The final frontier of your higher education digital transformation efforts is the easiest to navigate. Simultaneously, it is the one area most frequently overlooked by universities, and the one that students struggle with the most. Despite efforts from both sides to improve the university-student-employer triangle, results remain lackluster, to say the least. “This is no surprise”, says Dilshad Seikh, Dean of the Faculty of Business at Arden University. “To remain relevant and employable, workers are faced with the need to re-evaluate and update their skillsets and educators face pressure to update the focus of their courses and offerings. Therefore, there is a pressing need for courses to relay the skills that individuals acquire throughout their life”, says Dilshad.
Considering the above, we have prepared a three-step guide to help you establish the right job-prep processes for your students:
1. Offer CV and interview preparation sessions
Hire dedicated career consultants that will work with your students to identify their strengths, weaknesses, and determine their employability. Next, the consultant should help students with setting up their first CV in a way that feels their own and highlights their best traits. Then comes interview preparation. There is still an outstanding number of professionals and professionals-to-be that lack the right skills and cannot either land a job or take jobs for which they are overqualified. Since your students have made a significant monetary and time investment in your institution, your consultants must help them get the best return on investment possible.
2. Leverage online learning platforms to close gaps in knowledge
A curriculum overhaul does not happen overnight. While you work tirelessly to present your students with the most relevant course materials possible, it may be a great idea to offer access to online learning platforms that will help bridge their job-related gaps in the meantime. Udemy Business, Skillshare, LinkedIn Learning, Coursera, and edX are popular choices.
3. Reconnect students to potential future employers
Now that your students have prepared adequately, armed with a professional CV in hand and the confidence to answer questions like “why should we hire you?”, it is time to reestablish your connections to potential employers. You will need to be strategic in your approach, though. Make sure to showcase the progress your university has made since you and the employer last interacted, and stress how you and the students wish to work with them so you can all achieve your goals.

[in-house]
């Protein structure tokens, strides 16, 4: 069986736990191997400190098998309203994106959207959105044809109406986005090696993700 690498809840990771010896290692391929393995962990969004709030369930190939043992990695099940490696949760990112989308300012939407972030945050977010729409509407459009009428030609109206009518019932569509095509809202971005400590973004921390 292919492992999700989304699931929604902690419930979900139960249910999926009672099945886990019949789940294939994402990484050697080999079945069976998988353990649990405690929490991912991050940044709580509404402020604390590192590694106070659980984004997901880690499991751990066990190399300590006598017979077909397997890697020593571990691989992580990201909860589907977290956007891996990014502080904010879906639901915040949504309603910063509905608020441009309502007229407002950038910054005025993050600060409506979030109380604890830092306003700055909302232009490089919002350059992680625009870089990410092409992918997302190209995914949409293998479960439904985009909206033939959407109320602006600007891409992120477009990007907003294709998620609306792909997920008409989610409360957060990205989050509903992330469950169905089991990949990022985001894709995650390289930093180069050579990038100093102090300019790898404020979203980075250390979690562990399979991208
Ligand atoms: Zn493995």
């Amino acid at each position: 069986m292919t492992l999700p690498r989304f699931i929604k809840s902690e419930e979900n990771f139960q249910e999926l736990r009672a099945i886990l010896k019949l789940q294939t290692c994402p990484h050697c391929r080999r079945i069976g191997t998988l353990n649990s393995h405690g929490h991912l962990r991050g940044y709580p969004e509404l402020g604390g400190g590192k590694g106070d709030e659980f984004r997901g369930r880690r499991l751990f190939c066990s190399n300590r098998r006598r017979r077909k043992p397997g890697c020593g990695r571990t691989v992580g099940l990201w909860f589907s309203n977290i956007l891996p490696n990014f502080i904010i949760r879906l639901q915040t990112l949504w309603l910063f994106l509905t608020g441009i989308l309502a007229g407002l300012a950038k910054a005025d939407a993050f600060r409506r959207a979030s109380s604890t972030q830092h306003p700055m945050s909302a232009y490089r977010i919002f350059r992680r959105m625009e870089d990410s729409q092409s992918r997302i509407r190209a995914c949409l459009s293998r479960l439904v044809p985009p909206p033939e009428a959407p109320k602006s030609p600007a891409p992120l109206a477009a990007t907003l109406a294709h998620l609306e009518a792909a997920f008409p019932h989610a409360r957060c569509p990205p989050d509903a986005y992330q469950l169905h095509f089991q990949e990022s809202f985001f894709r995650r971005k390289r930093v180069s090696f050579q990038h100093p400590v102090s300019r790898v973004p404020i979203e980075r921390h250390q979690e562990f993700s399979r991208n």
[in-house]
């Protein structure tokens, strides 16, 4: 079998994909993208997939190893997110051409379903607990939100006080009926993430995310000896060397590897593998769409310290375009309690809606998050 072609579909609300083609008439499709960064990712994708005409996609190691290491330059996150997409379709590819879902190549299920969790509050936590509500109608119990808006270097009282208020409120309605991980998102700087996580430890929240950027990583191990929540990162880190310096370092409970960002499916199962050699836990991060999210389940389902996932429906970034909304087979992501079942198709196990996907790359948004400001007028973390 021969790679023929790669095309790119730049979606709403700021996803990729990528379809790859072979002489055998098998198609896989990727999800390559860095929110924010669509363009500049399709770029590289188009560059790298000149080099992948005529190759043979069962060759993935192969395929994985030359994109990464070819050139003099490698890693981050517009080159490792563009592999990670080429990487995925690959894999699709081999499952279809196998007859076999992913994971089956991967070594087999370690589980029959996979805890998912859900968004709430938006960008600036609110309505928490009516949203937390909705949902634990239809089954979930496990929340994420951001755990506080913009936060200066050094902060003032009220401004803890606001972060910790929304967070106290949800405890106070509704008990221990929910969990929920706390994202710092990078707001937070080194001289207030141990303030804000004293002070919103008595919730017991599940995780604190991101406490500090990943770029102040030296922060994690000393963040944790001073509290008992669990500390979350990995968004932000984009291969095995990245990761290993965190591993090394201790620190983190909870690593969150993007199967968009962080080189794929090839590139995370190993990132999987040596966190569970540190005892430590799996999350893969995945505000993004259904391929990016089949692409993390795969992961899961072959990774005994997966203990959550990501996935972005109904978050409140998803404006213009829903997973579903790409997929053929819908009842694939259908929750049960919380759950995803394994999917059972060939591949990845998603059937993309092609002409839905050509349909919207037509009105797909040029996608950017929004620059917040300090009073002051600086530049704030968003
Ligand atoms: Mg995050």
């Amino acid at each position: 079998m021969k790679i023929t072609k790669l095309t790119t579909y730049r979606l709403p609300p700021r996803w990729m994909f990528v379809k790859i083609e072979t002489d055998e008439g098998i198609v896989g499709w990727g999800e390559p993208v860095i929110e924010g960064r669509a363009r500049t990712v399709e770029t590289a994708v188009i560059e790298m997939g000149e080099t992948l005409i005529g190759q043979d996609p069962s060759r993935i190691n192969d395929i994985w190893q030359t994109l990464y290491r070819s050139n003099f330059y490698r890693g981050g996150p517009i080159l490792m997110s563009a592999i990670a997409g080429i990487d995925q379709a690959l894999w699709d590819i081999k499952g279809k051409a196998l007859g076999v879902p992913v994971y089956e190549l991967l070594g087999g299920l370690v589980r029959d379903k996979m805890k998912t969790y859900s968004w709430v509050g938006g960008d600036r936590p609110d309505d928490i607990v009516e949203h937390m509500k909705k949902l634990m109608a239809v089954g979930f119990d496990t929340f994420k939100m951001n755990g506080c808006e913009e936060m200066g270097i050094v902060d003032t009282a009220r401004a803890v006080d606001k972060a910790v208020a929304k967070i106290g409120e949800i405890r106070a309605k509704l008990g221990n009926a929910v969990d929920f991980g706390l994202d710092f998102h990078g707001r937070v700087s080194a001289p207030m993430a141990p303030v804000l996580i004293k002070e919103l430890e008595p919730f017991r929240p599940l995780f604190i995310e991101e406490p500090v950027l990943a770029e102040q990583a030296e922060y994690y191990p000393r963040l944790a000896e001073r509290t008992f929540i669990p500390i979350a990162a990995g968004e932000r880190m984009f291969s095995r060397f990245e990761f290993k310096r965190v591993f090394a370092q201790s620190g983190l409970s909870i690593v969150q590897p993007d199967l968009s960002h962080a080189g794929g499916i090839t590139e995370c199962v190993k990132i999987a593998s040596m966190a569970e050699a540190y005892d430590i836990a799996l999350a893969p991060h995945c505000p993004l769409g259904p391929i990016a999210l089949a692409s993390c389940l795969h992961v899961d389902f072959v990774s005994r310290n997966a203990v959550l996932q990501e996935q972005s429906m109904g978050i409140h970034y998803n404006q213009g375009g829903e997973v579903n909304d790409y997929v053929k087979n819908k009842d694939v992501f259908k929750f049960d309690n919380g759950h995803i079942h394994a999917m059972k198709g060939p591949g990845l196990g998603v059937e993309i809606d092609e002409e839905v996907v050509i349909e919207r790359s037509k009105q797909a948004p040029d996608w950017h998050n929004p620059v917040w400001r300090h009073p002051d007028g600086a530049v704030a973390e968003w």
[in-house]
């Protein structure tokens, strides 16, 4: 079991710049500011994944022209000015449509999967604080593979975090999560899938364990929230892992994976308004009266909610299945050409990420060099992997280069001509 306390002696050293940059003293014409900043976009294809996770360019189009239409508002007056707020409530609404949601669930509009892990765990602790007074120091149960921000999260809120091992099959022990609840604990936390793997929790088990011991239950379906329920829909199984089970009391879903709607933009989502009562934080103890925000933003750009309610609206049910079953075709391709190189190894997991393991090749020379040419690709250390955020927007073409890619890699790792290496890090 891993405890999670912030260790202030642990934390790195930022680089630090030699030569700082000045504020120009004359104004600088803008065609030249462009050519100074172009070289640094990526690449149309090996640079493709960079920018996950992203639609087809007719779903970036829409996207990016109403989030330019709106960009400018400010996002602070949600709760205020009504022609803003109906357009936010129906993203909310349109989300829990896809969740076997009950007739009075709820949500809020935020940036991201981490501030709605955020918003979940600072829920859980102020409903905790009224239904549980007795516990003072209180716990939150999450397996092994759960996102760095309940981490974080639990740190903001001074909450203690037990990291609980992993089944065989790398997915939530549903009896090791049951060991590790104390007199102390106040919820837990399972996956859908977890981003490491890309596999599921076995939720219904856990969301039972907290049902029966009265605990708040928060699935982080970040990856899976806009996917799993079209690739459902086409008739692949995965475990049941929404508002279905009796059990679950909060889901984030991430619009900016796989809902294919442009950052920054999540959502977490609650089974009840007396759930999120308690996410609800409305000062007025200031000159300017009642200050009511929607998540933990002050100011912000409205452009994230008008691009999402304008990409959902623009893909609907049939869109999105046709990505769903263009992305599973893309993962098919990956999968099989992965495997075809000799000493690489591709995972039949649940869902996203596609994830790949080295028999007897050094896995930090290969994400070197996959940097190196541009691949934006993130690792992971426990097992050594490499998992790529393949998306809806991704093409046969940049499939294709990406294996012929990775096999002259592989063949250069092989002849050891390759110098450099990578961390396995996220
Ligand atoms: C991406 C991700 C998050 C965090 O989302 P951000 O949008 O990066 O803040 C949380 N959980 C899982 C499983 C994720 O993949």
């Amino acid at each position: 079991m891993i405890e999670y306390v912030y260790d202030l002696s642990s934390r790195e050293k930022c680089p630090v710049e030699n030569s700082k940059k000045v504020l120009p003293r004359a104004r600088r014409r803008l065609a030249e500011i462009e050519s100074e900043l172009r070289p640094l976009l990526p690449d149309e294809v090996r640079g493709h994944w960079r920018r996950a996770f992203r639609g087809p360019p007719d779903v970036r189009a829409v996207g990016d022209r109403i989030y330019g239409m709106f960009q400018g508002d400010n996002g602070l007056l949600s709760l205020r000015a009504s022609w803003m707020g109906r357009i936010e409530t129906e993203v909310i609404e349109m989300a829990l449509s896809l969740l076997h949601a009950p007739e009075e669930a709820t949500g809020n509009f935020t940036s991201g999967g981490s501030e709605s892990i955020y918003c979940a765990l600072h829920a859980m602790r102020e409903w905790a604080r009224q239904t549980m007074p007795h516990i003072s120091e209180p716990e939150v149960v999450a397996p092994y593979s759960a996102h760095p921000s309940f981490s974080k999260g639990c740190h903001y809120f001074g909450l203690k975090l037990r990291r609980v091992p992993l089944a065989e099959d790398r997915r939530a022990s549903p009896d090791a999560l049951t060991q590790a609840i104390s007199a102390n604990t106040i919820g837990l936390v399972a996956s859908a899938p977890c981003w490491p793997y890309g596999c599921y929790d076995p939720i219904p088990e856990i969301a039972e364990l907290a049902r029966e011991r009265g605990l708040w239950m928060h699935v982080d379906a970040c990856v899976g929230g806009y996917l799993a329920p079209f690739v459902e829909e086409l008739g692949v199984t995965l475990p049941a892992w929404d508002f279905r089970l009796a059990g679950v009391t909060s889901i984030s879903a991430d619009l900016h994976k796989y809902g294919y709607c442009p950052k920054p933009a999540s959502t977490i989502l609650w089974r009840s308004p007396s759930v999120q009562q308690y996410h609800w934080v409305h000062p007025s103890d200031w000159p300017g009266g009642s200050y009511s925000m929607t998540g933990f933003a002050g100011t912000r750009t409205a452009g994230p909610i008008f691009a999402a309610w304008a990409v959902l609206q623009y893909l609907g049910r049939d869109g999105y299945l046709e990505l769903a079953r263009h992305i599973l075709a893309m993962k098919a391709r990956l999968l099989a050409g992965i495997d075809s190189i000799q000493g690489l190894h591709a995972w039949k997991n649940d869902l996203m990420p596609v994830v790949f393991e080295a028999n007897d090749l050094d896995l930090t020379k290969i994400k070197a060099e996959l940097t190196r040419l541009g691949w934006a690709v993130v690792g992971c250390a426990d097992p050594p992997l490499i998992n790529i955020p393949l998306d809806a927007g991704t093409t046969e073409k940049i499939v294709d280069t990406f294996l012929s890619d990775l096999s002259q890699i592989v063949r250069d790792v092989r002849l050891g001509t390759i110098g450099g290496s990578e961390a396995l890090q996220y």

Online Learning: Digital Transformation and Adaption Is a Must for Universities
The need for higher education institutions to join the digital age has become abundantly clear. Make no mistake – this is no longer a nice-to-have. A widely publicized McKinsey forecast has predicted an inevitable decline in student enrollment numbers starting in 2025, due to low birth rates. The same report goes on to highlight how the most digital-friendly institutions can use their tools to create an opportunity amidst the chaos. The key here is adult learners – working professionals looking to upskill, further their careers, or switch career paths altogether. With the right digital offering in place, you can help your institution attract this new audience of students. The future is digital, and the future is now. Which side of the digital future will 2025 find you in?
Lytho’s Mission Is to Support Your Online Learning Adaption Efforts in 2023
Are you ready to improve student satisfaction, boost your online offering, recruit, and retain more students, and prepare your university’s graduates for the real world? You’ve come to the right place, then. We at Lytho help you streamline your entire workflow and harmonize all brand collateral under a single, uniform platform. Our Creative Operations solution makes allocating and managing resources and stakeholders a breeze. Let us help you ramp up your modernization and digitization efforts!
Feel free to reach out to us by scheduling a demo and learning how our creative solutions can boost the effectiveness of your creative projects. We look forward to speaking with you!